Will ‘Green Building’ Variable Refrigerant Flow HVAC Systems Replace Conventional Building Management Systems?

Posted by EES on Apr 19, 2021 10:46:09 AM

EES blog VRF

With the added control provided by a VRF system, there are many advantages over conventional air handling systems, including energy savings and a low total cost of ownership.

While variable refrigerant flow (VRF) systems were introduced nearly four decades ago, recent advancements in mechanical, electrical, and digital technologies have substantially enhanced their control capabilities for maximum operating efficiency. VRF systems have been the dominant HVAC system in Europe for many years and with the advancement in technology and a greater focus on green initiatives, VRF systems are gaining in popularity here in the U.S. VRF systems are slowly replacing conventional HVAC systems in multi-unit residential and light commercial applications.

VRF systems are typically used in both single-occupant and multi-room spaces, with no practical limit on space size. If one condenser system can’t handle the whole load, simply add another one. VRF capabilities include simultaneous heating and cooling as well as heat recovery. The VRF system is made up of an indoor air handler and a condenser which flows refrigerant through the system based on the heating or cooling needs of the space. VRF condenser units can either be air-cooled or water-cooled. Air-cooled units are located outside and resemble a home air conditioner condenser. Water-cooled units are usually located indoors in a larger building that has condenser water and a way to remove the heat. The air handler is located indoors and can be ceiling, wall, or closet mounted. EES installed and maintains more than 80 separate systems for tenants in one building which are all monitored and controlled with a central building management system (BMS).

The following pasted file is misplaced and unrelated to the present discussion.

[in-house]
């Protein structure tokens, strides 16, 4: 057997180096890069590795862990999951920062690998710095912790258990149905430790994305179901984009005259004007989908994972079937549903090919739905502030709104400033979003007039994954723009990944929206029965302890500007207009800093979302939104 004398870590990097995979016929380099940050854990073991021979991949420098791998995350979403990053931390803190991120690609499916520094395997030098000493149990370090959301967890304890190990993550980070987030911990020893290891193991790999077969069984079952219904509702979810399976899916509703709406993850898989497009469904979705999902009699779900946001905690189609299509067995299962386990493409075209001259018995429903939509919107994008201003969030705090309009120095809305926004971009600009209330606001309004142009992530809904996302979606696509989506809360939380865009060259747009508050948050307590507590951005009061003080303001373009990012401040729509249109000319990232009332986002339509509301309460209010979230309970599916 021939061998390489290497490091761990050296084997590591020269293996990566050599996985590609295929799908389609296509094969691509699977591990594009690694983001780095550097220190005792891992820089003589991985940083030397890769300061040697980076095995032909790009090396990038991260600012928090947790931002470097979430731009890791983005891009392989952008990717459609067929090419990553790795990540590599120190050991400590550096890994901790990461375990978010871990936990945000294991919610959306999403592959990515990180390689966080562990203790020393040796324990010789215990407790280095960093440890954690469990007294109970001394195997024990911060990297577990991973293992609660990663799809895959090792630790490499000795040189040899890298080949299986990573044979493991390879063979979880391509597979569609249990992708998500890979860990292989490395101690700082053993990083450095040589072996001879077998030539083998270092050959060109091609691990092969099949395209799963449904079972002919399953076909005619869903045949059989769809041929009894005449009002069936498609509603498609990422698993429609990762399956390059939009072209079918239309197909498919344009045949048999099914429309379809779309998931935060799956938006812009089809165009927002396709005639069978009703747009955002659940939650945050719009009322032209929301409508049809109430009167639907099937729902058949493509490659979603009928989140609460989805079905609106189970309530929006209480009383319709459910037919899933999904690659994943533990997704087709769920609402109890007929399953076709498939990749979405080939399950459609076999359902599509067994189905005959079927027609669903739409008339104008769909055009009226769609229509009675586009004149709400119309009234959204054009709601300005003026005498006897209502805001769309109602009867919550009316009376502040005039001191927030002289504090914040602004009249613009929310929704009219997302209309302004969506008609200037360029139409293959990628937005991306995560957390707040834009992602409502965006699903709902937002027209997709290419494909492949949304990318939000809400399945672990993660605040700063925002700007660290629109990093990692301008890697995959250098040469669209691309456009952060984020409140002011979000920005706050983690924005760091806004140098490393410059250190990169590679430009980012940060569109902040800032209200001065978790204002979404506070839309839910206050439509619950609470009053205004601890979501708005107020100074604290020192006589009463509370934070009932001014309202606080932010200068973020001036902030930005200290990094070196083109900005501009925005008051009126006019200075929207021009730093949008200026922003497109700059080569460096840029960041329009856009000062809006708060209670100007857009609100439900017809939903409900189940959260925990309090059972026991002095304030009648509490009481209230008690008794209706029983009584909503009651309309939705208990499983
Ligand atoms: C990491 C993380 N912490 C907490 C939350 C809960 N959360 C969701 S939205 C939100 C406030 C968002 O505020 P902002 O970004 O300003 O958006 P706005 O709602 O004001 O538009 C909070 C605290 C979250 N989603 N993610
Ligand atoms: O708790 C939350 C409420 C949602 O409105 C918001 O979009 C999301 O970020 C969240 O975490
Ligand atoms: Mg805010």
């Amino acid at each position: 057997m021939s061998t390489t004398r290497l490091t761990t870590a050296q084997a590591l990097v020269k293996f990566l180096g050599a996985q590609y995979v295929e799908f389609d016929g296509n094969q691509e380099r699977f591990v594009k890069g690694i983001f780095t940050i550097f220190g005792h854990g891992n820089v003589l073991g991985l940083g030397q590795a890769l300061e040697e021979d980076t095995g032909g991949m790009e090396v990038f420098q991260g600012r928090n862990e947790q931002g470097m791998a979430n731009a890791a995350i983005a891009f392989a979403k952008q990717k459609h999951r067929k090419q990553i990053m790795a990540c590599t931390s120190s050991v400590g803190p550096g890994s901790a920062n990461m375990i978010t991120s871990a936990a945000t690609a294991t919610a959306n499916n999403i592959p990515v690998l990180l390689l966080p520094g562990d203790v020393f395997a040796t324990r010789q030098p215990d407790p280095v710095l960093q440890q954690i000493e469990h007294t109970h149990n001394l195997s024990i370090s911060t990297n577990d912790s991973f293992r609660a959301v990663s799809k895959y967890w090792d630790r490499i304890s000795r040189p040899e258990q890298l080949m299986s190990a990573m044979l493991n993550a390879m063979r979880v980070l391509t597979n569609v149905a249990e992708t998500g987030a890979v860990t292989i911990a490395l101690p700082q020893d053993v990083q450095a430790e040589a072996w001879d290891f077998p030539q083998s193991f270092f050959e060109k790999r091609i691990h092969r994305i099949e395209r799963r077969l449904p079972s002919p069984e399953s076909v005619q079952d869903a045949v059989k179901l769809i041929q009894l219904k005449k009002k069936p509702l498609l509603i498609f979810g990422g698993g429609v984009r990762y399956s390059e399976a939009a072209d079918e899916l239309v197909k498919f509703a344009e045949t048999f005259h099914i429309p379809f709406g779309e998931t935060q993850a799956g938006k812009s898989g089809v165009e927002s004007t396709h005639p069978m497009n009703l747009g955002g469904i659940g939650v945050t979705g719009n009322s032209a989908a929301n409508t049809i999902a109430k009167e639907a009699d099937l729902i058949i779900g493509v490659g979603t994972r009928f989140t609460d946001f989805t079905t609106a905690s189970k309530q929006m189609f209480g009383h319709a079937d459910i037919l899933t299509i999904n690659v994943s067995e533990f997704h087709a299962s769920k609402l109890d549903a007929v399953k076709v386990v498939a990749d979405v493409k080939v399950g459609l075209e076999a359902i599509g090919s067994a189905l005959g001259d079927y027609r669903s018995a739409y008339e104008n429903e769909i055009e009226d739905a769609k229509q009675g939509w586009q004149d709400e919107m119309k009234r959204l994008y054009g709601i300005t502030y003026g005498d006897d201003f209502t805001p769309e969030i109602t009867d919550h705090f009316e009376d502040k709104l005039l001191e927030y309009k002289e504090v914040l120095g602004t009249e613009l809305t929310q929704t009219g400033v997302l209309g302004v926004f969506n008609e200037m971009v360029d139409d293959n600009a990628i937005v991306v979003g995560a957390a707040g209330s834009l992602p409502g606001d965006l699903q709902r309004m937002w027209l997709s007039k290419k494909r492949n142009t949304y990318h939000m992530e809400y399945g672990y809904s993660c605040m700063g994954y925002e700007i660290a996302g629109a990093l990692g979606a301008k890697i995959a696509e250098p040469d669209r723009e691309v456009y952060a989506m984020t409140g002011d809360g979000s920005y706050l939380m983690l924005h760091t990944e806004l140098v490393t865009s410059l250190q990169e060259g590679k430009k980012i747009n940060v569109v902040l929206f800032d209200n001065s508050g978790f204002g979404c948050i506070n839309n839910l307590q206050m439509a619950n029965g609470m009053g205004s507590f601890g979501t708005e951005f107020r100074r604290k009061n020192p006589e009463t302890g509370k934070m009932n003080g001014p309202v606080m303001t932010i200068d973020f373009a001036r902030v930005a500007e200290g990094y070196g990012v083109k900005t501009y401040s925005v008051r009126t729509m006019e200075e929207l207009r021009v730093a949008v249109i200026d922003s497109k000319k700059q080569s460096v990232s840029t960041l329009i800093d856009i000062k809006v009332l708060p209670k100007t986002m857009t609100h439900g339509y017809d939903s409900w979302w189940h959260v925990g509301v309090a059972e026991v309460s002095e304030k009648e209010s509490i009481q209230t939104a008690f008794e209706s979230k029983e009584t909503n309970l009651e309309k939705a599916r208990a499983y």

VRF System Options

EES VRF screen detail

There are two basic styles of VRF systems, either with or without a mode selection option. If the system doesn’t have the mode selection option, all of the VRF units must operate in cooling or heating at the same time. The mode selection option adds the capability to operate some VRF units in heating and some in cooling, and this is where heat recovery can come into play. If one room is in cooling mode, the system is able to transfer the excess heat from the cooled room to heat a different room instead of transferring the heat back to the compressor to be released into the atmosphere, thereby saving energy.

VRF Compact Size

Another benefit of VRF systems is their compact size; they are much smaller than the mammoth air handlers commonly used in large commercial buildings. In traditional commercial HVAC design, massive air handlers are installed in the basement, each driving four or five floors.   Additionally, rooftop cooling towers and other equipment are required, taking up valuable space. At a height of approximately five feet, VRF systems are much smaller, and they take only a fraction of the outdoor space required by traditional HVAC systems.

The Green Factor and VRF Zone Control

With today’s focus on the environment and green buildings, managers can be very granular in what they turn on, which is a lot more efficient in a time when half of the building may not be occupied, thereby reducing energy cost and carbon footprint. With their compact size, VRF systems can be located immediately outside of the conditioned space, freeing up interior and exterior building square footage for other uses.

VRF Health Benefits

Another positive aspect of VRFs, especially relating to the pandemic and personal health in general, is that these systems use recirculated air within each room, so there is no “shared air” throughout the residential areas of the building. To accommodate fresh air requirements, EES pumps fresh air in, which is ducted into each unit individually with a return to balance the pressure. Carbon dioxide levels are monitored, adding fresh air as required. For example, when a room is unoccupied, there is no carbon dioxide being produced so less fresh air is needed; as the occupancy increases, the system adjusts accordingly. In a recently completed project luxury oceanfront residential community Pier Village, EES designed a fresh air system which is separately ducted, conditioned, and circulated to each living space ensuring there is no shared air between residences. 

VRF Total Cost of Ownership and Installation Advantages